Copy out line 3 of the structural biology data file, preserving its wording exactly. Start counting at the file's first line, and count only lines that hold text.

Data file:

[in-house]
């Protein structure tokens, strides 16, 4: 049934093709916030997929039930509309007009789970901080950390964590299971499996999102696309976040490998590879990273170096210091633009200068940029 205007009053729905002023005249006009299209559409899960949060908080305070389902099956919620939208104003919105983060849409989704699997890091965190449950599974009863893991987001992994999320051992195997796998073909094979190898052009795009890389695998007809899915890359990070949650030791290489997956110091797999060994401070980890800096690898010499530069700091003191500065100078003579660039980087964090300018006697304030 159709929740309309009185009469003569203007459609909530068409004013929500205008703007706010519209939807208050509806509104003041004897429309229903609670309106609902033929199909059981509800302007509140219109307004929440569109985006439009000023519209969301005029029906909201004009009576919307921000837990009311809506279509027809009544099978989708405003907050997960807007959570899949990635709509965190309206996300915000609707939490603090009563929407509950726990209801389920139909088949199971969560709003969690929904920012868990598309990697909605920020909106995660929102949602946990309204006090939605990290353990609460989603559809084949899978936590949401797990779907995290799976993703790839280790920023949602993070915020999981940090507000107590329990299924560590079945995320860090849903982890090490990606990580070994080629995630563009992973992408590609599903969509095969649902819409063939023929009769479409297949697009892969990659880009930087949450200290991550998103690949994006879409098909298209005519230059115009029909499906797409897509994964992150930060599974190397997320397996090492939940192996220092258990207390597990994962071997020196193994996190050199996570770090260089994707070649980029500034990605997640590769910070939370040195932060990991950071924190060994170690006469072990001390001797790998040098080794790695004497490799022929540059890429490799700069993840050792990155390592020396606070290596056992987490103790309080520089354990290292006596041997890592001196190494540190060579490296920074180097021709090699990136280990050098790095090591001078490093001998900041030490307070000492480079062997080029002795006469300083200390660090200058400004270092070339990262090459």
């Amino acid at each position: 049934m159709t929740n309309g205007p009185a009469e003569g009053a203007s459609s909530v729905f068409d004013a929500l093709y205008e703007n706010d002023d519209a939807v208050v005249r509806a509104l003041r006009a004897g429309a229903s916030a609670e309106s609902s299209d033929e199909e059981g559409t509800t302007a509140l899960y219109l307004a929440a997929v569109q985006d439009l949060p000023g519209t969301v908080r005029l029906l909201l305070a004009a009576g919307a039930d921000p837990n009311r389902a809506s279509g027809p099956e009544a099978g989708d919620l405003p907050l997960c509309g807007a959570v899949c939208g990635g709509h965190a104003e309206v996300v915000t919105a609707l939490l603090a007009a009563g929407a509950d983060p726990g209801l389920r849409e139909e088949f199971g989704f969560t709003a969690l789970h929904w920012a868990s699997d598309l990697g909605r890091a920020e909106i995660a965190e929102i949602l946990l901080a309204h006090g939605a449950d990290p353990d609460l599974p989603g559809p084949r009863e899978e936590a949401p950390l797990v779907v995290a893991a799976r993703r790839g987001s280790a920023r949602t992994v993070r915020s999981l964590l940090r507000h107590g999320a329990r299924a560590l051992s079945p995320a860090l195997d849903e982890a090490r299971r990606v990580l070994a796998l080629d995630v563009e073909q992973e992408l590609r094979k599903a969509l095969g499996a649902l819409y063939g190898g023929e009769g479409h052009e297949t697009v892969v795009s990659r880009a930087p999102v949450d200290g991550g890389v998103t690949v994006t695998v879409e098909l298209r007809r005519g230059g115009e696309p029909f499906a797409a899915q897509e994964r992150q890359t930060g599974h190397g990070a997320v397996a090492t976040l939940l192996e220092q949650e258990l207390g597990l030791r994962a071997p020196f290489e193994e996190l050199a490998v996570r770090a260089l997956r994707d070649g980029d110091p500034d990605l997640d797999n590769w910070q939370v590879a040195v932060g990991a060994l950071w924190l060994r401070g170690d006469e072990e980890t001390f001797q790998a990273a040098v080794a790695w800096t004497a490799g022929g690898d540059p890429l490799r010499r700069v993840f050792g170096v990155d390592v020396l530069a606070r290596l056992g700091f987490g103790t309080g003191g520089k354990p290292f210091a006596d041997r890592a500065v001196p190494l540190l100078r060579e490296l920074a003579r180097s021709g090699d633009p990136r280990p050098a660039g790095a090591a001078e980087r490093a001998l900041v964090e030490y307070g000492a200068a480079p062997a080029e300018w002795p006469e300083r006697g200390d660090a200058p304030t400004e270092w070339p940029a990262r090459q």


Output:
């Amino acid at each position: 049934m159709t929740n309309g205007p009185a009469e003569g009053a203007s459609s909530v729905f068409d004013a929500l093709y205008e703007n706010d002023d519209a939807v208050v005249r509806a509104l003041r006009a004897g429309a229903s916030a609670e309106s609902s299209d033929e199909e059981g559409t509800t302007a509140l899960y219109l307004a929440a997929v569109q985006d439009l949060p000023g519209t969301v908080r005029l029906l909201l305070a004009a009576g919307a039930d921000p837990n009311r389902a809506s279509g027809p099956e009544a099978g989708d919620l405003p907050l997960c509309g807007a959570v899949c939208g990635g709509h965190a104003e309206v996300v915000t919105a609707l939490l603090a007009a009563g929407a509950d983060p726990g209801l389920r849409e139909e088949f199971g989704f969560t709003a969690l789970h929904w920012a868990s699997d598309l990697g909605r890091a920020e909106i995660a965190e929102i949602l946990l901080a309204h006090g939605a449950d990290p353990d609460l599974p989603g559809p084949r009863e899978e936590a949401p950390l797990v779907v995290a893991a799976r993703r790839g987001s280790a920023r949602t992994v993070r915020s999981l964590l940090r507000h107590g999320a329990r299924a560590l051992s079945p995320a860090l195997d849903e982890a090490r299971r990606v990580l070994a796998l080629d995630v563009e073909q992973e992408l590609r094979k599903a969509l095969g499996a649902l819409y063939g190898g023929e009769g479409h052009e297949t697009v892969v795009s990659r880009a930087p999102v949450d200290g991550g890389v998103t690949v994006t695998v879409e098909l298209r007809r005519g230059g115009e696309p029909f499906a797409a899915q897509e994964r992150q890359t930060g599974h190397g990070a997320v397996a090492t976040l939940l192996e220092q949650e258990l207390g597990l030791r994962a071997p020196f290489e193994e996190l050199a490998v996570r770090a260089l997956r994707d070649g980029d110091p500034d990605l997640d797999n590769w910070q939370v590879a040195v932060g990991a060994l950071w924190l060994r401070g170690d006469e072990e980890t001390f001797q790998a990273a040098v080794a790695w800096t004497a490799g022929g690898d540059p890429l490799r010499r700069v993840f050792g170096v990155d390592v020396l530069a606070r290596l056992g700091f987490g103790t309080g003191g520089k354990p290292f210091a006596d041997r890592a500065v001196p190494l540190l100078r060579e490296l920074a003579r180097s021709g090699d633009p990136r280990p050098a660039g790095a090591a001078e980087r490093a001998l900041v964090e030490y307070g000492a200068a480079p062997a080029e300018w002795p006469e300083r006697g200390d660090a200058p304030t400004e270092w070339p940029a990262r090459q």